Kevin Richardson of the Central Park Five takes a deep breath after 25 years spent in prison for a wrongful conviction
According to the National Registry of Exonerations at the University of Michigan, 1,569 men and women in the United States, most of them African American, have been completely exonerated
after being wrongfully convicted and sent to prison. The number of people exonerated for wrongful convictions actually broke a record high
in 2014 with 125 exonerations, including six people who were actually on death row awaiting execution.
Less than every three days in our country, some man or woman is released back into society after spending a tragic portion of their life behind bars for a crime they never committed. Few injustices can compare to the horror of spending one hour in prison for something you didn't do.
Ricky Jackson of Ohio spent 341,640 hours, or 39 years, behind bars before he was exonerated. Just a teenager when he was convicted, he was nearly a senior citizen when he was released.
Jonathan Fleming was serving the 25th year of a 25-year sentence when he was finally exonerated after a wrongful conviction.
Glenn Ford, on death row for 30 years in Louisiana, was 64 years old when he was released and was exonerated. Stricken with lung cancer, he was only expected to live a few more months.
One study determined that nearly 10,000 people are likely to be wrongfully convicted for serious crimes annually. Another study estimates that as many as 340 people are likely to have been executed in the United States before they were properly exonerated.
This is a travesty. Anyone who says otherwise is sick.
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But the conversation should not end at our conclusion that these wrongful convictions are a travesty. It appears, though, that an entire section of America refuses to believe that police or prosecutors can ever do any wrong at all. Except they do. Often.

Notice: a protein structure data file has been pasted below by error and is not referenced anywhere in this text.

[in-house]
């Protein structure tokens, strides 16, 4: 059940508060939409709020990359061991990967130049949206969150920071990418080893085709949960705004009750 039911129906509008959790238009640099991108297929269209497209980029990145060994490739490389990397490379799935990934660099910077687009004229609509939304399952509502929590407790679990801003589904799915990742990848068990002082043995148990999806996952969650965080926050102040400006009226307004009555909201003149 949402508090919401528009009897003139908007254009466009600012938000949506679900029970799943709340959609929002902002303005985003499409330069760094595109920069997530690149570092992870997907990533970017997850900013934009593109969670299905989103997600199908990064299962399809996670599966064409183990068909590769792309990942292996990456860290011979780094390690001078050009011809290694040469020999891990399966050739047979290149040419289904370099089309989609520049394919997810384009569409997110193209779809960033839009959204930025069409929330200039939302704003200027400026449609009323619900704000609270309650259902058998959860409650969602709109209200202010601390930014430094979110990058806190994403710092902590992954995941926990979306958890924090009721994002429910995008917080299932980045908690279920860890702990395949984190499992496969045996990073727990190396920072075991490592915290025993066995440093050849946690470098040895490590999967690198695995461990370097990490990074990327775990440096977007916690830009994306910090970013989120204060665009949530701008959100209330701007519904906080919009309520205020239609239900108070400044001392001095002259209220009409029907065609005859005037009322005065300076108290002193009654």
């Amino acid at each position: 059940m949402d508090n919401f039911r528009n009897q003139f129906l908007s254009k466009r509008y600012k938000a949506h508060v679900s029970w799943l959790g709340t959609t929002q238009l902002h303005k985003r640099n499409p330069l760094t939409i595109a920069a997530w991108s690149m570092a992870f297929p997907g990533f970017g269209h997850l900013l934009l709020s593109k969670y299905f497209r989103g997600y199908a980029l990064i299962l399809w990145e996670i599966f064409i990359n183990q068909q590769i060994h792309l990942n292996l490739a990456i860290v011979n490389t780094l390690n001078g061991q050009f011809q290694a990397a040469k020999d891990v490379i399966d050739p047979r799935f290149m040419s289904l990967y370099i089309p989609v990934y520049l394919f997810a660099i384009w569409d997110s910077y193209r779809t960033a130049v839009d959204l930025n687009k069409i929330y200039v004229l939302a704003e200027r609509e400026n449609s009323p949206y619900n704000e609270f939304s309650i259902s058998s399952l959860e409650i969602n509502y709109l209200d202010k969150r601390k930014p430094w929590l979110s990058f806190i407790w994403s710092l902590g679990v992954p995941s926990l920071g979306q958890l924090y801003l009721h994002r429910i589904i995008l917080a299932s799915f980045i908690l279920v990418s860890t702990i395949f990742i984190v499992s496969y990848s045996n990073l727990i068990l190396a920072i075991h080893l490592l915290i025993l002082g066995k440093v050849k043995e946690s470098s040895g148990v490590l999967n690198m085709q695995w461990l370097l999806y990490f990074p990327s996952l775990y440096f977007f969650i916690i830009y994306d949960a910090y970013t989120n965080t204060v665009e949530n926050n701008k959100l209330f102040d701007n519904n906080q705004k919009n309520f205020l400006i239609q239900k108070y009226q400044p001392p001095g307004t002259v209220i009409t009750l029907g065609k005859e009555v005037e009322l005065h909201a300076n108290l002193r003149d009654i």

Detective Louis Scarcella of the NYPD is accused of framing suspects, forcing fake confessions, and using the same single eyewitness for multiple murders. Many men who were wrongfully convicted under his watch have recently been exonerated and 50 of his cases are under review.
Chicago has now been called the "false confession capital" as more and more details are uncovered on how the city's police officers are torturing men and women to confess to crimes they didn't commit. They were so good at it, in fact, that Detective Richard Zuley was brought from Chicago to Guantanamo Bay to directly oversee one of the most brutal torturing operation in modern history.
The prosecutor of Glenn Ford, shipped off to death row at Angola State Prison in Louisiana in 1984, now openly admits that he was "sick ... arrogant, judgemental, narcissistic and very full of myself" when he sought the wrongful conviction of Ford, who spent 30 years of his life in one of the most brutal prisons in the world.
Four police officers in Fort Lauderdale, Florida, were just caught sending texts to one another about "killing nigg*rs" and giving them the "early death penalty."
This is not okay.
Our justice system is altogether broken. This brokenness, though, must not be understood in some abstract way. It's broken because the people leading it are often sick, disturbed racists who care very little for those on the receiving end of their sickness.
It's not good enough to simply give wrongfully convicted men an insufficient check and an apology. We must repair the broken system so these instances go away for good.